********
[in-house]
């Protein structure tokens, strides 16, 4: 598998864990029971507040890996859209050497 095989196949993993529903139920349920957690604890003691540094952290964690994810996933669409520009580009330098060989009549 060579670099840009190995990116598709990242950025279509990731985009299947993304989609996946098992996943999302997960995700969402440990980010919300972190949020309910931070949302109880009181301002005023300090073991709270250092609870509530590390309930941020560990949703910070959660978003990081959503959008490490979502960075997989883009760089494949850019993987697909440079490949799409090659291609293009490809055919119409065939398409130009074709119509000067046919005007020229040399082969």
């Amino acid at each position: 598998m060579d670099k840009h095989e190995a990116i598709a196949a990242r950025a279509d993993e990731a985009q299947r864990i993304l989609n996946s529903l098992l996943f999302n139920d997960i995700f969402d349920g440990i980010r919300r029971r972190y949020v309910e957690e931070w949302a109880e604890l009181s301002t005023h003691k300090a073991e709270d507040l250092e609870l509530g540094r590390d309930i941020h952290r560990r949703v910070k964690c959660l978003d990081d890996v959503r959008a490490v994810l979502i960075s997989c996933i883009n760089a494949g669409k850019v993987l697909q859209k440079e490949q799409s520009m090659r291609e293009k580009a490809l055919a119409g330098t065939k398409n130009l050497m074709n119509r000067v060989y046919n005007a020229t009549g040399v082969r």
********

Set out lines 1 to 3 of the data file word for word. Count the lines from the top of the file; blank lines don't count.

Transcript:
[in-house]
């Protein structure tokens, strides 16, 4: 598998864990029971507040890996859209050497 095989196949993993529903139920349920957690604890003691540094952290964690994810996933669409520009580009330098060989009549 060579670099840009190995990116598709990242950025279509990731985009299947993304989609996946098992996943999302997960995700969402440990980010919300972190949020309910931070949302109880009181301002005023300090073991709270250092609870509530590390309930941020560990949703910070959660978003990081959503959008490490979502960075997989883009760089494949850019993987697909440079490949799409090659291609293009490809055919119409065939398409130009074709119509000067046919005007020229040399082969």
């Amino acid at each position: 598998m060579d670099k840009h095989e190995a990116i598709a196949a990242r950025a279509d993993e990731a985009q299947r864990i993304l989609n996946s529903l098992l996943f999302n139920d997960i995700f969402d349920g440990i980010r919300r029971r972190y949020v309910e957690e931070w949302a109880e604890l009181s301002t005023h003691k300090a073991e709270d507040l250092e609870l509530g540094r590390d309930i941020h952290r560990r949703v910070k964690c959660l978003d990081d890996v959503r959008a490490v994810l979502i960075s997989c996933i883009n760089a494949g669409k850019v993987l697909q859209k440079e490949q799409s520009m090659r291609e293009k580009a490809l055919a119409g330098t065939k398409n130009l050497m074709n119509r000067v060989y046919n005007a020229t009549g040399v082969r």